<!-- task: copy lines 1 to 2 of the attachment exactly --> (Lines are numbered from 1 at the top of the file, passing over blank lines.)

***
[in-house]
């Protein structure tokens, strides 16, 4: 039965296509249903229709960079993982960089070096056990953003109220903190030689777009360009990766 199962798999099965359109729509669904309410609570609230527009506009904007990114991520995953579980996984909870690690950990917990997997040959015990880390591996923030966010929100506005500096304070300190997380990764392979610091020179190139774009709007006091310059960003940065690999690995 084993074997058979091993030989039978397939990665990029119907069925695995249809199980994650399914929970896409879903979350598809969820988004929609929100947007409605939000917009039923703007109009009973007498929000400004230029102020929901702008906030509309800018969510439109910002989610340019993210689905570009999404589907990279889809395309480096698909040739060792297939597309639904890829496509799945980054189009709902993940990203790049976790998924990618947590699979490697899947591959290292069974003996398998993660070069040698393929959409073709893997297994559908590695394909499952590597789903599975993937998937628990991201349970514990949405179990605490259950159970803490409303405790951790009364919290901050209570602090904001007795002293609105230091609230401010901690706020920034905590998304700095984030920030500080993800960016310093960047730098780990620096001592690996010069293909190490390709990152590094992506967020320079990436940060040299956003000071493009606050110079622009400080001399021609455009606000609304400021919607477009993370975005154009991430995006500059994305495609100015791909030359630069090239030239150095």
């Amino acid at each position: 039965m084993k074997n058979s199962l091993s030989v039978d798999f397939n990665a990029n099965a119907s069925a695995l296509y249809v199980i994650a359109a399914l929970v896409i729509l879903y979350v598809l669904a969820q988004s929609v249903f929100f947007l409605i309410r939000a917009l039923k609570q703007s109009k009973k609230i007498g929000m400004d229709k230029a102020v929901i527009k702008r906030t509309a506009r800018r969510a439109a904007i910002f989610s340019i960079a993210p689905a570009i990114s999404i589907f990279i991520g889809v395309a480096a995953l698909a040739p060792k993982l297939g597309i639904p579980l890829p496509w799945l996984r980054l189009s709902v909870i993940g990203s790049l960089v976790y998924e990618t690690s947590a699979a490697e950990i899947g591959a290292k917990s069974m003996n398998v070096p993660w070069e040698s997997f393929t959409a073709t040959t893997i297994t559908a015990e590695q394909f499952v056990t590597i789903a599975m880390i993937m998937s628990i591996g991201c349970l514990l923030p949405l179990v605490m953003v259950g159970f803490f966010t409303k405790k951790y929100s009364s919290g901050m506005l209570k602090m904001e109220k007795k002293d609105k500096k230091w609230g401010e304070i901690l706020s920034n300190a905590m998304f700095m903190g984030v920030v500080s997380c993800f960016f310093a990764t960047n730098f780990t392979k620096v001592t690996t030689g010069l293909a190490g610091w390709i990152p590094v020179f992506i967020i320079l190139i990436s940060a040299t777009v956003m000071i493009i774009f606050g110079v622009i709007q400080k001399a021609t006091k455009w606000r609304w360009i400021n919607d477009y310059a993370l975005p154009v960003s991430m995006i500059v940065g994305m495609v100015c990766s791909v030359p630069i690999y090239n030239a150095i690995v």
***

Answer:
[in-house]
């Protein structure tokens, strides 16, 4: 039965296509249903229709960079993982960089070096056990953003109220903190030689777009360009990766 199962798999099965359109729509669904309410609570609230527009506009904007990114991520995953579980996984909870690690950990917990997997040959015990880390591996923030966010929100506005500096304070300190997380990764392979610091020179190139774009709007006091310059960003940065690999690995 084993074997058979091993030989039978397939990665990029119907069925695995249809199980994650399914929970896409879903979350598809969820988004929609929100947007409605939000917009039923703007109009009973007498929000400004230029102020929901702008906030509309800018969510439109910002989610340019993210689905570009999404589907990279889809395309480096698909040739060792297939597309639904890829496509799945980054189009709902993940990203790049976790998924990618947590699979490697899947591959290292069974003996398998993660070069040698393929959409073709893997297994559908590695394909499952590597789903599975993937998937628990991201349970514990949405179990605490259950159970803490409303405790951790009364919290901050209570602090904001007795002293609105230091609230401010901690706020920034905590998304700095984030920030500080993800960016310093960047730098780990620096001592690996010069293909190490390709990152590094992506967020320079990436940060040299956003000071493009606050110079622009400080001399021609455009606000609304400021919607477009993370975005154009991430995006500059994305495609100015791909030359630069090239030239150095």